6. John
    August 23, 2016 at 7:12 am

    Fantastic article and amazingly interactive. You laser-targeted my issue and had a direct solution on the same page. BRAVISSIMO!!!

  7. andrew hamilton
    July 29, 2016 at 2:32 pm

    Is there any difference in the result if you use GIMP over the convert.town web site?

  8. Ed
    July 28, 2016 at 8:04 pm

    Thank you! Exactly what I needed and perfectly presented. Saved me a ton of time!!

  9. Elena Mikhaylova
    July 1, 2016 at 5:09 pm

    Thank you so much! It saved me a ton of time!

  10. Joseph Liu
    June 28, 2016 at 9:29 pm

    Very useful. I used the online app to change my 72 dpi pic to a 200 dpi one.
    thanks!

  11. Pam Terry
    May 9, 2016 at 5:38 am

    Fantastic info!! Thank you.

  12. Brendon (Convert.Town)
    April 20, 2016 at 8:23 am

    Jessica - thank you for mentioning my DPI conversion tool. Much appreciated!

    • Angela Mikronis
      May 11, 2016 at 6:05 am

      is there a size limit for the files i can upload as i have a 43 meg artwork i need to be 180dpi and keeps telling me there is an error

  13. Jill
    March 25, 2016 at 6:34 pm

    awesome article! easy to understand! I am subscribing!

  14. alissa
    March 22, 2016 at 12:12 am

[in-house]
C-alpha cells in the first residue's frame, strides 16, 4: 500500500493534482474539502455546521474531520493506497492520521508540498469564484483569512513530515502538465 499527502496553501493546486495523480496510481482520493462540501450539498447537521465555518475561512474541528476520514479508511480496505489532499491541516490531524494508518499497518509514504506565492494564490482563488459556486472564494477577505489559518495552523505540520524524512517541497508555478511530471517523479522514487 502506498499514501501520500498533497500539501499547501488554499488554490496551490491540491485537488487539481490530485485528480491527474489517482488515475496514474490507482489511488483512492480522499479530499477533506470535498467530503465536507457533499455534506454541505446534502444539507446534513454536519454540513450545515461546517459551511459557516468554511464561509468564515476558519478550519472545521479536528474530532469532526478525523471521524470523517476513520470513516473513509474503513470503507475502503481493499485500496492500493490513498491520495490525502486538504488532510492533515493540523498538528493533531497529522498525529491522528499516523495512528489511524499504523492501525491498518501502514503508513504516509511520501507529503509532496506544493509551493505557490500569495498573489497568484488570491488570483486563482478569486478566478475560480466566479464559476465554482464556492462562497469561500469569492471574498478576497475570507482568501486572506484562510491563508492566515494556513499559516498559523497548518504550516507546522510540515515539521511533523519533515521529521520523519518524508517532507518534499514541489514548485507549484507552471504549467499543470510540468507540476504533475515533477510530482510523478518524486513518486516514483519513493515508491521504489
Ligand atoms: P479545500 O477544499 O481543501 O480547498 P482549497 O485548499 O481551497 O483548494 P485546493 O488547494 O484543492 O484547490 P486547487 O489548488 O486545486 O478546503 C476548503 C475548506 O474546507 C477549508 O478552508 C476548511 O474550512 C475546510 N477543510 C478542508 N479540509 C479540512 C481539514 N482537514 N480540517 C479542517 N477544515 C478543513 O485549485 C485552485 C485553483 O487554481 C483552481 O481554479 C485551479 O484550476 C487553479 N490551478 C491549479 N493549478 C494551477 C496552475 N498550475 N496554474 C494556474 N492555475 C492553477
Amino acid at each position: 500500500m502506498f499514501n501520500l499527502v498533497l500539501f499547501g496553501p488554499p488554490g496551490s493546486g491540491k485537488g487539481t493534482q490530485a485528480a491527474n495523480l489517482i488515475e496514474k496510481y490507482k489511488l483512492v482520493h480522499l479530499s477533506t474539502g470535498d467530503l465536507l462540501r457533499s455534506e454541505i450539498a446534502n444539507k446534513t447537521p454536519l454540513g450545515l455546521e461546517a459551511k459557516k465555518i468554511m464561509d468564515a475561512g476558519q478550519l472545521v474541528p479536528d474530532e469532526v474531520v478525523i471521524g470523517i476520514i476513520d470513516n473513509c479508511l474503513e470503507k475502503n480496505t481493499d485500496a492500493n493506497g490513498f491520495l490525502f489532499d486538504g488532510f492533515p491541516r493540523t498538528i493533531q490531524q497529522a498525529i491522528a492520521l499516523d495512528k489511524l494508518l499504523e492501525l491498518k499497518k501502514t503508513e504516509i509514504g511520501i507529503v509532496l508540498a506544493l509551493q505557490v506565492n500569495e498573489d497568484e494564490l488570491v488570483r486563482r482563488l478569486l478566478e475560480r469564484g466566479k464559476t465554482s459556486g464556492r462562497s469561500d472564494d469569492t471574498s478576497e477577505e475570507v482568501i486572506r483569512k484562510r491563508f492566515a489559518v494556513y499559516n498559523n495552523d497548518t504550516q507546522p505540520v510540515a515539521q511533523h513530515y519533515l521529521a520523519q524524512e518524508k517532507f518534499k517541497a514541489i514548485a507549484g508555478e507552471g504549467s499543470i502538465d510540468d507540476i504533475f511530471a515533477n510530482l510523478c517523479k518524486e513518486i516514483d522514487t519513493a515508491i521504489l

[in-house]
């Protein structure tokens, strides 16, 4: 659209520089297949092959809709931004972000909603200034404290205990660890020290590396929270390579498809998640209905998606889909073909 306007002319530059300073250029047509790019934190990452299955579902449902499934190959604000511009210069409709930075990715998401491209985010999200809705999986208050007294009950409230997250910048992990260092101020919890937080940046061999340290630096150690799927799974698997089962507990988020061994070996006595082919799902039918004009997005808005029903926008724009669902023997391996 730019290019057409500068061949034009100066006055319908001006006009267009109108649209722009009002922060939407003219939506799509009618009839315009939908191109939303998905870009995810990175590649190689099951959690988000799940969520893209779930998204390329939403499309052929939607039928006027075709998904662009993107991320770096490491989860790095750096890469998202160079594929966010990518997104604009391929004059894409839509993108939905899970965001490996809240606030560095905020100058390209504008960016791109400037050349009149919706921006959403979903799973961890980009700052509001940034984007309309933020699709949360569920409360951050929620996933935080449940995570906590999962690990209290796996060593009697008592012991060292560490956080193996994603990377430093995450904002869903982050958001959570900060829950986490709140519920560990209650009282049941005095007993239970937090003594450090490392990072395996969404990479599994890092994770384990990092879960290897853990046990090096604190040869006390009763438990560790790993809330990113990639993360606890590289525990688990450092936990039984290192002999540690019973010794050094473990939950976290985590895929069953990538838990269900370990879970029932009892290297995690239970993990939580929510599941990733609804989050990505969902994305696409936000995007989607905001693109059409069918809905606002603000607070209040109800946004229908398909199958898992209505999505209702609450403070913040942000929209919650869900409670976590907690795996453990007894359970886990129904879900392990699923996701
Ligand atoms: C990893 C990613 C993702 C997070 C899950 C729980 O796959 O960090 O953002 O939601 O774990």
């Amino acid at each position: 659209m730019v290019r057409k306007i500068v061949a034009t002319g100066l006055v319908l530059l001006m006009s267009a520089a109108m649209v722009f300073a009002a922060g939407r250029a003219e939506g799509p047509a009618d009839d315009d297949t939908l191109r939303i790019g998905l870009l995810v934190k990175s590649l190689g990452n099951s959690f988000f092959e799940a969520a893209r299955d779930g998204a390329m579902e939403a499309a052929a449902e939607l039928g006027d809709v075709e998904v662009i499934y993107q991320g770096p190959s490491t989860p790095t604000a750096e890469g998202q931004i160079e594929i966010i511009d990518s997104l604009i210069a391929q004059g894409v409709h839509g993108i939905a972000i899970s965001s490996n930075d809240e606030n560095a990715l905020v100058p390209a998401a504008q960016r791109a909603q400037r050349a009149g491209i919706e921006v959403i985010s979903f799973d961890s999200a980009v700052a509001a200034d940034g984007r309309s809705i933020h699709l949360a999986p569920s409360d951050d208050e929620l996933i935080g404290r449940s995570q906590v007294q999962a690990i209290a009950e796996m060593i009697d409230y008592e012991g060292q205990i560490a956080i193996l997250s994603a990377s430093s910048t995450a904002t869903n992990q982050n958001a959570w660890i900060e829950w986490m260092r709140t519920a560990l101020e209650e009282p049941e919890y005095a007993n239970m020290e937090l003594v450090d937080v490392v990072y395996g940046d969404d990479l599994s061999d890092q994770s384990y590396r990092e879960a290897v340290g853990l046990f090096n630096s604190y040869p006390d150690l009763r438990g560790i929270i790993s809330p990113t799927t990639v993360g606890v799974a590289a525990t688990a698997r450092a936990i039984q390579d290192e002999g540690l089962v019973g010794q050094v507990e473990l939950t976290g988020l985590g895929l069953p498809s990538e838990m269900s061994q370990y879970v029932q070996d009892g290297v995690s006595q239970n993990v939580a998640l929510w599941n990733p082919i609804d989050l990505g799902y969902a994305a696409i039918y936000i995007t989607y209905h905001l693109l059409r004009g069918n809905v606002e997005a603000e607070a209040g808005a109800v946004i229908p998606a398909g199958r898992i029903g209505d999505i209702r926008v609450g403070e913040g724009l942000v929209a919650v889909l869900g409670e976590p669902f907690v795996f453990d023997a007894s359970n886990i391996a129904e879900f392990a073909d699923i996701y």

Thank you! I didn't even know that dpi stood for dots per inch! I wrote down the details on how to convert everything and really appreciate it

  15. Barrett Hurd
    March 15, 2016 at 10:35 pm

    Jessica, are there occurred in which you cannot increase the DPI?

  16. Cat Milton
    October 25, 2015 at 1:21 pm

    Jessica, thank you! I'm an iPhone Photographer but my images (72dpi) are often requested for print publications. I've known the images can be 'inter-something' so they're print ready but never known how! You're article has nailed it - and delightfully, easy to follow. Thank you again! xxXxx

  17. Mary Estevez Tunstall
    October 23, 2015 at 6:12 pm

    Awesome informative well written article! Thank you so much for sharing this information! I play around with graphics and saw problems due to DPI even on personal photos Example you have an old Polaroid photo you want to copy and print because they have a tendency to deteriorate Problem go to try to print and it looks horrible due to the DPI being too low So to whoever wrote this thanks "You Rock"

    • Jessica Coccimiglio
      October 23, 2015 at 6:29 pm

      Hello Mary,
      So glad you found the article useful!
      Happy photo printing.
      - Jessica Coccimiglio